Fiat Chrysler Automobiles said today it will lay off about 1,300 workers at its Sterling Heights Assembly Plant as it cuts back on production of its poor-selling Chrysler 200 midsize sedan, amid growing U.S. demand for crossovers and SUVs.

The automaker told the UAW, its workers and the state of Michigan that it is eliminating a shift of workers at the plant starting July 5. Another 120 workers will be laid off at the nearby Sterling Stamping plant.

“While today’s announcement of a shift reduction at Sterling Heights Assembly is unfortunate, it is not unexpected,” UAW Vice President Norwood Jewell said in a statement. “FCA is not the only company experiencing a slow market for small cars.”

Still, the layoffs are unusual for FCA, and for the U.S. automotive industry, which is in the middle of five consecutive years of record sales. It is the first large-scale U.S. job cut by the auto maker since it emerged from bankruptcy in 2009. FCA has added about 11,000 hourly workers in the U.S. since 2011 and has reported monthly sales gains for 72 consecutive months.

The layoffs come about three months after FCA CEO Sergio Marchionne said the automaker plans to eventually phase out production of the Chrysler 200 and the Dodge Dart. In January, Marchionne said the two models  “will run their course,” but the company has not said when production will end. Marchionne also has said FCA is looking for a partner to potentially build small cars for the automaker at some point in the future.

Marchionne is in the middle of refocusing the company’s strategic plan and is shifting its North American production footprint to focus on SUVs and pickups in the U.S. and smaller vehicles in Mexico.

The Sterling Heights plant is widely expected to gain production of the next-generation Ram 1500 pickup that is currently made at Warren Truck Assembly. But transition, if it happens, isn’t likely to occur for about 18 months or more.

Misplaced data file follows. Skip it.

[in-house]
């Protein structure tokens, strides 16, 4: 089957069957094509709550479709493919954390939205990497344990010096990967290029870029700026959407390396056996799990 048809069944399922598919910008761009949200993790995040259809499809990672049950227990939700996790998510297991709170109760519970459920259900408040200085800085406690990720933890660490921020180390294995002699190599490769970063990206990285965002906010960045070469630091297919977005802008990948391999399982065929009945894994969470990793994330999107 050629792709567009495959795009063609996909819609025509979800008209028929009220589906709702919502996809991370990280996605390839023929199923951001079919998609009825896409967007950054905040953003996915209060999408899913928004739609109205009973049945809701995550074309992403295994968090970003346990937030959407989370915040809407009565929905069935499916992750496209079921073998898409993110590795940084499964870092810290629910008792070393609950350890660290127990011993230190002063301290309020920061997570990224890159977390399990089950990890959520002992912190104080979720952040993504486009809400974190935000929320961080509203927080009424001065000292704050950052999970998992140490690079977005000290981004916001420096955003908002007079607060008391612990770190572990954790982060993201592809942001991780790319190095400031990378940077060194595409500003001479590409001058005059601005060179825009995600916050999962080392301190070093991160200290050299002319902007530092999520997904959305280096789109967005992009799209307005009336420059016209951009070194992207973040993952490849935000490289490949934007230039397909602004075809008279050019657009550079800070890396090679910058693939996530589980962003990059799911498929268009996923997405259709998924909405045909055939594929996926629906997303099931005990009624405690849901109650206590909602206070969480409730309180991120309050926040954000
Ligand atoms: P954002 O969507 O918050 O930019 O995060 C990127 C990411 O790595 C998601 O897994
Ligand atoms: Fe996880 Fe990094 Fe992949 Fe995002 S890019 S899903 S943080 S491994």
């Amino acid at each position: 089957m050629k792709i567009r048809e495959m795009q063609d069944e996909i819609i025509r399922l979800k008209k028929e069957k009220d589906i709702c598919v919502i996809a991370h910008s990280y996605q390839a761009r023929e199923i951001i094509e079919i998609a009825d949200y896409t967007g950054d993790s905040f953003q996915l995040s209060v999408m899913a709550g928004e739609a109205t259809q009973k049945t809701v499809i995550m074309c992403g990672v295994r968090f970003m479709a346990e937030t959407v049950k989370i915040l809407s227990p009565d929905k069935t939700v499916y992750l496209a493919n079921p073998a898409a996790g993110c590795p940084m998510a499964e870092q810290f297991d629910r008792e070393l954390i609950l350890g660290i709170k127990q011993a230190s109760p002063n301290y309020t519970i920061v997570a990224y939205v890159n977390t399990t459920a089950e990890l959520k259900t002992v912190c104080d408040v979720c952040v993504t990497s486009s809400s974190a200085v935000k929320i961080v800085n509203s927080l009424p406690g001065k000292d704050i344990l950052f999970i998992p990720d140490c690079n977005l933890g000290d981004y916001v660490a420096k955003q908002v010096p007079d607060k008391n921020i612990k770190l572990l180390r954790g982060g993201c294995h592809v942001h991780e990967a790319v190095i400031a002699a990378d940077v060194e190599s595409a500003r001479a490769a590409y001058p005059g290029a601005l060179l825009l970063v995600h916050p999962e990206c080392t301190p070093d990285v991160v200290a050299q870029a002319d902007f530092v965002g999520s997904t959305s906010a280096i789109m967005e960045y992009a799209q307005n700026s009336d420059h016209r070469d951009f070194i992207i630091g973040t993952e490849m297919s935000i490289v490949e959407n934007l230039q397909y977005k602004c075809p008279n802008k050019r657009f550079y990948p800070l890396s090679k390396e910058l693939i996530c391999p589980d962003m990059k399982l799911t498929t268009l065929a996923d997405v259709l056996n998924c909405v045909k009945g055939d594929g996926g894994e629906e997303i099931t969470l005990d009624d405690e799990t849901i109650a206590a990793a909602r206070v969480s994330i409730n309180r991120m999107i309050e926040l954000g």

Until then, the remaining 1,900 workers will continue to work sporadically. The plant has been shut down for the majority of the year.

FCA spokesman Gualberto Ranieri declined to comment today on when the company would provide additional details about the timing or details of its U.S. production plans.

FCA’s decision to eliminate a shift at the plant also comes one day after Ford confirmed that it will build a new plant in Mexico to make small cars starting in 2018. General Motors, while also emphasizing truck production, is continuing to build small cars in the U.S. It laid off about 500 workers at the assembly plant where the Chevrolet Sonic is built last fall and has moved those workers to other plants.

Yesterday, the UAW called Ford’s decision “very troubling.”

The union was more optimistic about FCA’s move today.

“The company has been planning to increase its capacity to build more trucks and SUVs,” Jewell said. “I believe that the in long term this move will be a positive one for our members and the company.”

Sales of the Chrysler 200 have been falling faster than the overall decline of passenger car sales.

Sales of all midsize cars have declined 2.2% over the first three months of this year and sales of compact cars have declined 5.5%, according to Kelley Blue Book. Sales of the Chrysler 200, in contrast, have dropped 63% over the same period.

“This year continues to be a tough year for midsize sedans,” said Jessica Caldwell, senior analyst for car shopping Web site Edmunds.com. “It is still the largest segment but … their grip on the retail customer is definitely loosening.”

FCA is having more success with the sales of trucks and SUVs. Sales of the Ram were up 14.4% this year, and Jeep sales were up 17.3%. The automaker’s plants in Detroit, Warren and Toledo are running six days a week and about 20 hours per day amid the most robust industry sales on record.

Contact Brent Snavely: 313-222-6512 or bsnavely@freepress.com. Follow him on Twitter @BrentSnavely.